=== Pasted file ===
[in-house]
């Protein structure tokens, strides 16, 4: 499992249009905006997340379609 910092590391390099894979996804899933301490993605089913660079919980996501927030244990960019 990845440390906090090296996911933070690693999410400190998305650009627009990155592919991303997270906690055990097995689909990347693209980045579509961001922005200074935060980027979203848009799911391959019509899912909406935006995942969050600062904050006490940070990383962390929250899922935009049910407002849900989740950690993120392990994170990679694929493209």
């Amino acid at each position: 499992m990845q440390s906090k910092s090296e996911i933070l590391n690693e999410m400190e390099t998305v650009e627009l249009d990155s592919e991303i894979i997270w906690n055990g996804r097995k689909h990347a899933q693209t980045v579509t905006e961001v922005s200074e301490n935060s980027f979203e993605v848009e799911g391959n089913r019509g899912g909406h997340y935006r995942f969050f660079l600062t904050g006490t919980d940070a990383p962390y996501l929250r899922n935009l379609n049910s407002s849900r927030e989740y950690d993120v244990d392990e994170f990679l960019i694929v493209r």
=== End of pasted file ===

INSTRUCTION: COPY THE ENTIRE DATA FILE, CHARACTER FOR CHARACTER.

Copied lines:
[in-house]
């Protein structure tokens, strides 16, 4: 499992249009905006997340379609 910092590391390099894979996804899933301490993605089913660079919980996501927030244990960019 990845440390906090090296996911933070690693999410400190998305650009627009990155592919991303997270906690055990097995689909990347693209980045579509961001922005200074935060980027979203848009799911391959019509899912909406935006995942969050600062904050006490940070990383962390929250899922935009049910407002849900989740950690993120392990994170990679694929493209």
């Amino acid at each position: 499992m990845q440390s906090k910092s090296e996911i933070l590391n690693e999410m400190e390099t998305v650009e627009l249009d990155s592919e991303i894979i997270w906690n055990g996804r097995k689909h990347a899933q693209t980045v579509t905006e961001v922005s200074e301490n935060s980027f979203e993605v848009e799911g391959n089913r019509g899912g909406h997340y935006r995942f969050f660079l600062t904050g006490t919980d940070a990383p962390y996501l929250r899922n935009l379609n049910s407002s849900r927030e989740y950690d993120v244990d392990e994170f990679l960019i694929v493209r």